Guided tour of Moses Mabhida stadium

The Moses Mabidha stadium where you can see the leg of the Y-section of the roof arch
 
The Moses Mabhida stadium is indeed an architectural and an engineering masterpiece.



View from the platform on top of the roof
 
We took the Skycar up the striking Y-shaped arch of the roof of the stadium. When you reach the top of the stadium roof, you can spend time soaking in 360 degree views of the Indian Ocean and the Durban city. 

 
After this experience we went on a guided tour of the Moses Mabhida stadium. The stadium is named after one of our struggle veterans who played a key role in setting the stage for our democracy. 

The Moses Mabhida stadium replaced the Kings stadium. The Kings stadium was demolished and the concrete was used to lay the foundation of the Moses Mabhida stadium. The stadium, that cost about R1,4 billion to build, took three years. 

The tour starts in the amphitheatre which is flanked by the Imbizo, a belt of shops, restaurants and other forms of cultural and recreational businesses.
 
The Moses Mabhida stadium viewed from the opposite end. The area below the steps is a playpark for children.


The roof of the stadium is an impressiveY-shaped arch that was inspired by the Y- shape of the South African flag. 

The material of the roof is a self-cleaning Teflon material sourced from Mexico, according to our guide. The rainwater washes the roof and then this water flows under the stadium where it is stored to water the grass pitch.  Recycling is part of the design.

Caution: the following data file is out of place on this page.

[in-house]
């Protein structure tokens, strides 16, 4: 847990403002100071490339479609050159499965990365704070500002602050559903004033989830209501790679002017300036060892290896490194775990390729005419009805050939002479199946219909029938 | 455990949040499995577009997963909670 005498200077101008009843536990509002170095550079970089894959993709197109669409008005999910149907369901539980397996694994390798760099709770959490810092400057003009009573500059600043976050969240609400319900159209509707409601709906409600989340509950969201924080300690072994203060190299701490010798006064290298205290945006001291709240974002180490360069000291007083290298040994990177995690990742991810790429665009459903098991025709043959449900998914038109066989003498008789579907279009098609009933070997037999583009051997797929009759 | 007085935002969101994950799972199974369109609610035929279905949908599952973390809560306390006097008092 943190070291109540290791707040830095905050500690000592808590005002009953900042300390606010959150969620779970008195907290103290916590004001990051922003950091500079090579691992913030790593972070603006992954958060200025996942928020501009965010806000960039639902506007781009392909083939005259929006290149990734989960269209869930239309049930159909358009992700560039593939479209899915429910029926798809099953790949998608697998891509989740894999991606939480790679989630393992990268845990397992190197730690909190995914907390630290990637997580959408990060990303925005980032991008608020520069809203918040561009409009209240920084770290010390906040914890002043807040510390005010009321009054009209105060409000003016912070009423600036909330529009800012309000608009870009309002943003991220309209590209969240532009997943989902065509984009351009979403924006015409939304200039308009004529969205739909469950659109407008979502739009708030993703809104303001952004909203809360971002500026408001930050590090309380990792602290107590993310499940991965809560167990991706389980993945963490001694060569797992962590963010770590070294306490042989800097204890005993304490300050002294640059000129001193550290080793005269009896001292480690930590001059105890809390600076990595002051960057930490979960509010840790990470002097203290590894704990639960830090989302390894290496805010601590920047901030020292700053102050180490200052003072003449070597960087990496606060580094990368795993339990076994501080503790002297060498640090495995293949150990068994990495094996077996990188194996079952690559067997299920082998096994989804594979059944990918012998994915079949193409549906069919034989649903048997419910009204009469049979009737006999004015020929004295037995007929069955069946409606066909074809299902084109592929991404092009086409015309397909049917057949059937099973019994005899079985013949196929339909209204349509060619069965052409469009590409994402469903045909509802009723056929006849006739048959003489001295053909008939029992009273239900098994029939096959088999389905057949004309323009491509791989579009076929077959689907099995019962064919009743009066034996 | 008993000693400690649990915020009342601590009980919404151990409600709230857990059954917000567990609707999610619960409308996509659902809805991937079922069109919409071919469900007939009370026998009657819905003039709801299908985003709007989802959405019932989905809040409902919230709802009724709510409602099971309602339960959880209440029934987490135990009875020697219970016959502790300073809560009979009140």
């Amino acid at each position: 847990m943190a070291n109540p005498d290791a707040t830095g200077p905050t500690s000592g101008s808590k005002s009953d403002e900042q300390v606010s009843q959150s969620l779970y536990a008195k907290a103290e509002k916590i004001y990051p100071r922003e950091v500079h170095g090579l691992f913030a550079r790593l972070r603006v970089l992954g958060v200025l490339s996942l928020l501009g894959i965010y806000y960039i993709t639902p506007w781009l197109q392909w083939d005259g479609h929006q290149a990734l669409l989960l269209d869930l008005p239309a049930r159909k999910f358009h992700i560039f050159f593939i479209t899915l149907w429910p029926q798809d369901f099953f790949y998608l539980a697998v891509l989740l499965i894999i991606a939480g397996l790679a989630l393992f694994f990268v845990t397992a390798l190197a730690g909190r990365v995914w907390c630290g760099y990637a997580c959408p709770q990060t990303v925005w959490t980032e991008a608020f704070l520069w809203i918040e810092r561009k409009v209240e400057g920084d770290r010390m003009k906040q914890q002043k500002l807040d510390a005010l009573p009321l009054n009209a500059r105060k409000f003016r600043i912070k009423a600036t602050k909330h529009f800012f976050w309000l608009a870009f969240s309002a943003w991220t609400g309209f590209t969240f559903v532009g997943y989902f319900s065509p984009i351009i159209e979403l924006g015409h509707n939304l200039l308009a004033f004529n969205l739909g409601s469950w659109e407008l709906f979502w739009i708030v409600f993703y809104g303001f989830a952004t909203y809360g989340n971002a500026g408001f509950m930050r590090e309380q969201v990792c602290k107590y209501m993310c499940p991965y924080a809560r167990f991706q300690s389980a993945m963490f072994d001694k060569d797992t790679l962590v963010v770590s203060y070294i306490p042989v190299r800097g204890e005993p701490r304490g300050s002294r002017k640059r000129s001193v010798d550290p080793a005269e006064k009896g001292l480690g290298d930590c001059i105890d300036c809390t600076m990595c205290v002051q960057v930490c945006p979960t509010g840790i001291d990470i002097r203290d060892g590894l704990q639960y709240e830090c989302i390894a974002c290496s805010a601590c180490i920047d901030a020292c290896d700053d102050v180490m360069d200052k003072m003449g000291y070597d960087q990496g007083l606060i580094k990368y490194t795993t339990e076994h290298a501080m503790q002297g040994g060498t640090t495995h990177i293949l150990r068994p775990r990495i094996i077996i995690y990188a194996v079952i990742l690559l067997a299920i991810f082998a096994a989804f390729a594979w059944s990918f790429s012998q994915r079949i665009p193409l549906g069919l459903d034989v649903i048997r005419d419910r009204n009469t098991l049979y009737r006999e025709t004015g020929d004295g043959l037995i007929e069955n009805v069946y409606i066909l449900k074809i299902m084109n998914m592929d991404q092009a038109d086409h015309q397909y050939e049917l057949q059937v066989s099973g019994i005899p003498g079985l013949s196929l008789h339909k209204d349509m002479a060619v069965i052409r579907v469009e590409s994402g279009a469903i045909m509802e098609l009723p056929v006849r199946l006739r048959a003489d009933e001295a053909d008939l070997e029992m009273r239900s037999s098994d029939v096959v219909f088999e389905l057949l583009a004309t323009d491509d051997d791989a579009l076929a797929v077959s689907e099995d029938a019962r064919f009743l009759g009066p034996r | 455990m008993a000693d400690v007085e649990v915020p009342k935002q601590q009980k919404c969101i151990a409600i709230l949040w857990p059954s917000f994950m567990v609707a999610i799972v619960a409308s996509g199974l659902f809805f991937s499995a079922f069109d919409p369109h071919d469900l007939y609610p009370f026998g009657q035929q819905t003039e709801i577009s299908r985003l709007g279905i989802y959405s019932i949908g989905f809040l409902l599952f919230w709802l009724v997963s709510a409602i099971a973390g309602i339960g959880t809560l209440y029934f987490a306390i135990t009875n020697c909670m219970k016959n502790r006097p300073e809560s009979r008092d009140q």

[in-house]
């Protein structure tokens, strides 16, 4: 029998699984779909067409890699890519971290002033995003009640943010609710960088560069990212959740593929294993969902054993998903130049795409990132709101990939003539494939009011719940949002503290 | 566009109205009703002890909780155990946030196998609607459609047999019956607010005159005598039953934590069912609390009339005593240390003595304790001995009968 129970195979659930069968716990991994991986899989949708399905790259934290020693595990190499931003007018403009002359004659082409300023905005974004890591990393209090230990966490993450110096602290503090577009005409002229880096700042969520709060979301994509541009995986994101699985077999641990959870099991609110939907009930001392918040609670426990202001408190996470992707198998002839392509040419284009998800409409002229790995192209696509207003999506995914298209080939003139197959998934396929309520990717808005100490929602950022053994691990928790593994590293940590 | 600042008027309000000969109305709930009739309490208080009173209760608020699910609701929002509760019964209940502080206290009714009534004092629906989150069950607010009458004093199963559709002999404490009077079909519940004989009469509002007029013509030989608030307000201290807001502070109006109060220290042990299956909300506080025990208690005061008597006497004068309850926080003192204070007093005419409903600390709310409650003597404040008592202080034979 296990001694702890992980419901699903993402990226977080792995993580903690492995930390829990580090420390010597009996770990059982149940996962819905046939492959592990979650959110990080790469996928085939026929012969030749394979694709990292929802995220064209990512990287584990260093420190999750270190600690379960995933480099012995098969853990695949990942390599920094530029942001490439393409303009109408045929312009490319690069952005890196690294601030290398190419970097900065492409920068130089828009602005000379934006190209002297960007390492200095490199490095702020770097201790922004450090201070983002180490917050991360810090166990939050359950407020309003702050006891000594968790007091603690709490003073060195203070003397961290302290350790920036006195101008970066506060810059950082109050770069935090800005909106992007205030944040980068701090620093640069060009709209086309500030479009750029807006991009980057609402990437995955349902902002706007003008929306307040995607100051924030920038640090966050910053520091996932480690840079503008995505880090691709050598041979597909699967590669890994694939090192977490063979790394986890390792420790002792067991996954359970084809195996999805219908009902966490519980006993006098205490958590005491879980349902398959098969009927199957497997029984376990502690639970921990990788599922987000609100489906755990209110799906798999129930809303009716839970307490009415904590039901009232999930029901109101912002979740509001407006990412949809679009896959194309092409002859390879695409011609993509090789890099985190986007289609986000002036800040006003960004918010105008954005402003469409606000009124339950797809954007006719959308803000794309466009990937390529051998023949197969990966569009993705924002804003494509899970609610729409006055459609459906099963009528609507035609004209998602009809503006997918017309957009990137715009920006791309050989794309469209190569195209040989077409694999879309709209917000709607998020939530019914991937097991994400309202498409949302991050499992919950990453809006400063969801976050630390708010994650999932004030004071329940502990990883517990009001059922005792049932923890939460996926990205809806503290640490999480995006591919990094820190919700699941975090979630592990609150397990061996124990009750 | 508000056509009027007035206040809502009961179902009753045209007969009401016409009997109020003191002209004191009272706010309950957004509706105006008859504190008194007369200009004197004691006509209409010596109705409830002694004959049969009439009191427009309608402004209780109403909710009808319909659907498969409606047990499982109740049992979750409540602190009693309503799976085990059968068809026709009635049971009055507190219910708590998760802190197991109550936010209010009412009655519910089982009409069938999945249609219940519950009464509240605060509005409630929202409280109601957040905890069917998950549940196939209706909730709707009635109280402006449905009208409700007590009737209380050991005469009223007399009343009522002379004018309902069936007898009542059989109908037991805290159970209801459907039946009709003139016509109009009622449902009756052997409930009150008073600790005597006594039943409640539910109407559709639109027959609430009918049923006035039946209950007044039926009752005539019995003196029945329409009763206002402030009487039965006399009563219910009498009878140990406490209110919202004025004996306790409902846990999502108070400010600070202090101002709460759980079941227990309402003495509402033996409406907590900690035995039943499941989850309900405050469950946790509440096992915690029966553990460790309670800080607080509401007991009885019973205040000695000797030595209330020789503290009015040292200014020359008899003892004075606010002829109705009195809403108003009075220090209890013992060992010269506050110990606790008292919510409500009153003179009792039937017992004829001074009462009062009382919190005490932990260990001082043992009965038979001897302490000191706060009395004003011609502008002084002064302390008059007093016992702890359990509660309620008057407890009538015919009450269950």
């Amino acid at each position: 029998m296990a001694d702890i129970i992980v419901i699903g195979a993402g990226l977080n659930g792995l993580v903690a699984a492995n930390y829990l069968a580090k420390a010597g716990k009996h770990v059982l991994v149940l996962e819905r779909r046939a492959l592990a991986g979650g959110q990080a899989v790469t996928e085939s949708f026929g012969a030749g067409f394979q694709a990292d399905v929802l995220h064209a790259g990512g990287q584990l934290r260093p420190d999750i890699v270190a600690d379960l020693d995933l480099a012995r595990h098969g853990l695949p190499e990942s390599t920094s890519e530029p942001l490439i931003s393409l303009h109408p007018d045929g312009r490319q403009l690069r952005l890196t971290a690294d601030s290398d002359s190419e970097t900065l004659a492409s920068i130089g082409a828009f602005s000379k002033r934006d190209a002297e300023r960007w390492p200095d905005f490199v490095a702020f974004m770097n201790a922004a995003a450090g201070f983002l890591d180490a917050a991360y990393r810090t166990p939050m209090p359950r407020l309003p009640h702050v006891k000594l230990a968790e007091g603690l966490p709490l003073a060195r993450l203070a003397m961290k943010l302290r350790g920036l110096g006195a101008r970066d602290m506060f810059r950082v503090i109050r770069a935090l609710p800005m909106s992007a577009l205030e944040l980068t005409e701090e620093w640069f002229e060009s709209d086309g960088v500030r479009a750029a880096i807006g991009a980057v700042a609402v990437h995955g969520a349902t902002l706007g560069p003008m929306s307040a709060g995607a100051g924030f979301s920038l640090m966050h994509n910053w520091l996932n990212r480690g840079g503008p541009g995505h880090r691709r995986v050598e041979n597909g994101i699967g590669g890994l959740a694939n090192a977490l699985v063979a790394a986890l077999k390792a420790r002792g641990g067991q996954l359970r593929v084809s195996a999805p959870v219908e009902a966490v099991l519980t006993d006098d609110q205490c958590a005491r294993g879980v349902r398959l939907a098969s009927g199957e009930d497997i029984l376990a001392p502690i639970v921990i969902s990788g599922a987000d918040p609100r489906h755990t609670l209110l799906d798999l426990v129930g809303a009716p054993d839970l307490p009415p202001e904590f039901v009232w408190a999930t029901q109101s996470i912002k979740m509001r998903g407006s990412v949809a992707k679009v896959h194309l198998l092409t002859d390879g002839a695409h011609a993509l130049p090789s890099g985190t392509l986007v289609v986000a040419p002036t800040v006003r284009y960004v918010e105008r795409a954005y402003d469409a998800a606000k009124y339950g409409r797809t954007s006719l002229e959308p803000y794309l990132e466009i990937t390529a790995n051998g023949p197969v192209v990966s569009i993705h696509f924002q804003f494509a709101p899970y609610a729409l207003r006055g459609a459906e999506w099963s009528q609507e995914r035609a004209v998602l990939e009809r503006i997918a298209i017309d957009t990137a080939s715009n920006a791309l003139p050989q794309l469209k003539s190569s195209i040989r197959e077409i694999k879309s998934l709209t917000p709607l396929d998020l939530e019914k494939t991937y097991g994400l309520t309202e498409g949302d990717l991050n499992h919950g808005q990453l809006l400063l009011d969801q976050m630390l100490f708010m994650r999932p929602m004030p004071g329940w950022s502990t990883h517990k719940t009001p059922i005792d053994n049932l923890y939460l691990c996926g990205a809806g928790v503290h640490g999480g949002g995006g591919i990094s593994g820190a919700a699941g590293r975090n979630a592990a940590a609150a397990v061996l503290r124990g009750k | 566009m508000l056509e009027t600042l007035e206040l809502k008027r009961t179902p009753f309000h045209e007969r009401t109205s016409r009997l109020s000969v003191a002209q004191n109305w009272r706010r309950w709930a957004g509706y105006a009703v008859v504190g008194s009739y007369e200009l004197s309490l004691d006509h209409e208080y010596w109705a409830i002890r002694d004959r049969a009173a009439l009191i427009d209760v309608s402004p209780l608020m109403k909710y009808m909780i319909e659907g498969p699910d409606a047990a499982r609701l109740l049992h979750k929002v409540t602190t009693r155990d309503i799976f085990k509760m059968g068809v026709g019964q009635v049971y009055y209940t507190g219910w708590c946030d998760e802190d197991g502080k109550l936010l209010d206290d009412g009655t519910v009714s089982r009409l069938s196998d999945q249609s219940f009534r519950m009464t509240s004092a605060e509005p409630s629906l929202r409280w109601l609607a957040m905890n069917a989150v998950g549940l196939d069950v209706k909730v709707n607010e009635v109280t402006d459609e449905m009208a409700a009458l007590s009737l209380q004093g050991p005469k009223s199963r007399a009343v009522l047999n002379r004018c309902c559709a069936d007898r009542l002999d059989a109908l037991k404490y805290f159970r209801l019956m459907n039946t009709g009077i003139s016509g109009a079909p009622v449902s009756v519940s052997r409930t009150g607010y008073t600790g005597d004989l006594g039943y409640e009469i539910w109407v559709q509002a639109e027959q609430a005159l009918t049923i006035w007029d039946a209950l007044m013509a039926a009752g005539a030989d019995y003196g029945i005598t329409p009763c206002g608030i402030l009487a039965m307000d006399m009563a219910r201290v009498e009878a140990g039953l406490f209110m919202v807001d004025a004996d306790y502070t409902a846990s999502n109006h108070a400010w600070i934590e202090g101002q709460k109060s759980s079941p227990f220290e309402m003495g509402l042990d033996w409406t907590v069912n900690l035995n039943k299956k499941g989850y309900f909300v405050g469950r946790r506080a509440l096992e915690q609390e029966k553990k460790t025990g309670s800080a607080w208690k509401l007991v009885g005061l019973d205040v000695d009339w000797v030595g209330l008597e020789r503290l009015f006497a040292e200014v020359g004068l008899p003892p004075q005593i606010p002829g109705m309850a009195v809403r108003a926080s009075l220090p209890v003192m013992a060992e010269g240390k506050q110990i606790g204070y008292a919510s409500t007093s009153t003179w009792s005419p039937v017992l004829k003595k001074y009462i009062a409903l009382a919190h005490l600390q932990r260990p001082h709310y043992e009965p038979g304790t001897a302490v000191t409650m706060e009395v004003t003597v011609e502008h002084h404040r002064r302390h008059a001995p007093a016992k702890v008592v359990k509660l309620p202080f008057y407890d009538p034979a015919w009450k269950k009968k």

There is a Viewing  window area that is formed by the large section of the Y- roof arch. This area allows the sea breeze to enter the stadium, allowing for a free flow of fresh, cooling air. This is also the area that is used to expand the carrying capacity of the stadium from its standard capacity of 56,000 to about 85,000 when hosting huge, international events. 
 
The colourful seating creates the illusion of a full stadium


The football pitch contains natural grass that is watered daily and cut every third day. There is an artificial grass section that envelopes the natural grass pitch. Below this artificial grass is a tarred track that can be used by sporting events like the Top Gear car series. During such events, the synthetic grass is lifted. 

The blue, orange and green colours of the seating have been inspired by the ocean and symbolize the sand, sun and sea.
 
This is a beautiful sculpture of the King Protea



The decor inside the stadium is proudly South African, although international artists have been commissioned to design certain sculptures like the King Protea. 


The Moses Mabhida stadium tour takes you to see the VIP lounges, the changing rooms of the players, the players' tunnel and the gallery area.
 
exiting the players' tunnel

The guided tour was fantastic, but there is a rumble that all is not well with regard to the creator of the Moses Mabhida stadium design concept. A typical whodunnit...

Who is the designer of The Moses Mabhida Stadium - the appointed engineering consortium who won the tender or a gifted schoolboy from Hammarsdale? 

There is talk that a young man, Sibusiso Nene from Hammarsdale, had contributed to the design of the Moses Mabhida stadium. 

According to online news website, IOL, Sibusiso's parents are upset that Sibusiso was not acknowledged for his contribution to the design of the stadium. Sibusiso who is now deceased, crafted a wire model of the stadium with similar design features that form part of the overall design of the Moses Mabhida stadium. 

Sibusiso Nene won a gold award for his stadium design in 2004, when he was in Grade 11. According to the IOL article, the former mayor of eThekwini, Obed Mlaba, he saw Sibusiso's wire model of the Moses Mabhida stadium.  

I hope this is not a case of foul play like the Vodacom case where the rights of the creator of the Please Call Me  were only restored after a protracted ten year legal battle.

 







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